Replying to the top of the thread, but the text is actually
reply to those people in the thread, who eager for import of
new pf from OpenBSD.
So, I claim that there is a vast and silent majority of people
who simply use pf and do not want the hassle with broken pf.conf.
I also claim that there is number of people who utilize pf at
larger installations and they were very glad to see pf to scale
on multiple CPUs and at least not to freeze the entire traffic for
seconds during expiry run.
And you claim that there is another large number of people, who
want to run newest pf from OpenBSD on FreeBSD, and they do not
care about syntax change problems.
Unfortunately, we cannot compare our large numbers. Well, you
can tell that your number is at least four times bigger than mine,
but you will not provide details on how can we check that. :)
What can we do in this situation?
Thanks to the pfil(9) framework, we can have as much firewalls
as we want. You can import new pf keeping the current version
intact. There could be some minor problems on decision how to
manage two different pfctls, and other utilities, but these are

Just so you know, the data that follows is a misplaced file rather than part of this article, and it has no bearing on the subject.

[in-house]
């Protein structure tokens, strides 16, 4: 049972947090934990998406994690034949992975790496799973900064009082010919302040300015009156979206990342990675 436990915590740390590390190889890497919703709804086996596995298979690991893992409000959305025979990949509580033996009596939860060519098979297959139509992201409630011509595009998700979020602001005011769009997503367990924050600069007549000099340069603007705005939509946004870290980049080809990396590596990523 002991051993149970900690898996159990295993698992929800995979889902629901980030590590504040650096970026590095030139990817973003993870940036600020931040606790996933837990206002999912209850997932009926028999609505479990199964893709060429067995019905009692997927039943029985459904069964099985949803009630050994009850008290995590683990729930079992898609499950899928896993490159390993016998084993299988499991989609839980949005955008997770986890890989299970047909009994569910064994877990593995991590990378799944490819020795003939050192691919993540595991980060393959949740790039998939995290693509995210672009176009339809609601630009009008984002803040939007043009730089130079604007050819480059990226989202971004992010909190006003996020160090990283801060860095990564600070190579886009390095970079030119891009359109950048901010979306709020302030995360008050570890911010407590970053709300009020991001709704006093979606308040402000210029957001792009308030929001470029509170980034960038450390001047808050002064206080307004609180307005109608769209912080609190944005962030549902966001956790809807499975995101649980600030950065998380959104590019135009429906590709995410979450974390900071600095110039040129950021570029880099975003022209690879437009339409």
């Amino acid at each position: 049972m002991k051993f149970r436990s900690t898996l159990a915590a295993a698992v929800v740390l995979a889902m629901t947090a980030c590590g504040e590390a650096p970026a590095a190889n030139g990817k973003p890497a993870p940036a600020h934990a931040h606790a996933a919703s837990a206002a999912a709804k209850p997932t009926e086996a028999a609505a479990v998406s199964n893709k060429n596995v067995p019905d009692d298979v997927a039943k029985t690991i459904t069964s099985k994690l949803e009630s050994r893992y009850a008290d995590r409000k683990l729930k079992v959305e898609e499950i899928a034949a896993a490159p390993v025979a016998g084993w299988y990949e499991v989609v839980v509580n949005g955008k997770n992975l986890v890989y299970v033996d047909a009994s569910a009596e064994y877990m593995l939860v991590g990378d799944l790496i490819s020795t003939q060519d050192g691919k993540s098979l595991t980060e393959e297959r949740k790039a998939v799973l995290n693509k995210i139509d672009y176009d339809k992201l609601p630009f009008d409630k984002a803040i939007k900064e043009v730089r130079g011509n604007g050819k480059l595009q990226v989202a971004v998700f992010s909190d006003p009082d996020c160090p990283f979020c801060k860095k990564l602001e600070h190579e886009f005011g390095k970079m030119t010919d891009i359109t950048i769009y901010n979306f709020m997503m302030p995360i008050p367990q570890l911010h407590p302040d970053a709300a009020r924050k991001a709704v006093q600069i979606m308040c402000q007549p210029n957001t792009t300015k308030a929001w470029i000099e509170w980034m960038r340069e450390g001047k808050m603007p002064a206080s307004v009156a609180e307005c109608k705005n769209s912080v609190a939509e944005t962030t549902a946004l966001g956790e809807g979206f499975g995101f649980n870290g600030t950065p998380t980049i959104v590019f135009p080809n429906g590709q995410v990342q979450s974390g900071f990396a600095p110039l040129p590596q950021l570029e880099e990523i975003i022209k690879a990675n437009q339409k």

Let me restate. The FreeBSD version of pf IS NOT on your way
of putting OpenBSD version of pf to FreeBSD. What IS your main
obstacle in this task is the porting process itself. Try it.
Fork FreeBSD in git, mercurial, or simply checkout subversion
working directory, then:
# cd sys/netpfil
# mkdir openbsd-pf
# cd openbsd-pf
And start working. When you got a buildable and working version[*],
post call for testing email to current@ and pf@. After several
rounds of testing you will end up with something working. And
if we see that the demand for second pf in FreeBSD is real,
and you are willing to take maintainership of it, you will be
welcome as committer and second pf will be welcome to the tree[**].
[*] Spoiler: usually by that time both FreeBSD tree and pf
taken from OpenBSD would diverge and you would need to sync up :)
[**] This is my personal opinion, not an official project statement,
neither a core team member statement. I expect that there would be
resistance against yet-another-packet-filter, that you would need
to deal with. But if you got a working code, and you got a userbase
of the code, then you have chances to overcome the resistance. And
please don't start bikeshedding right now with no code at hand.
Totus tuus, Glebius.
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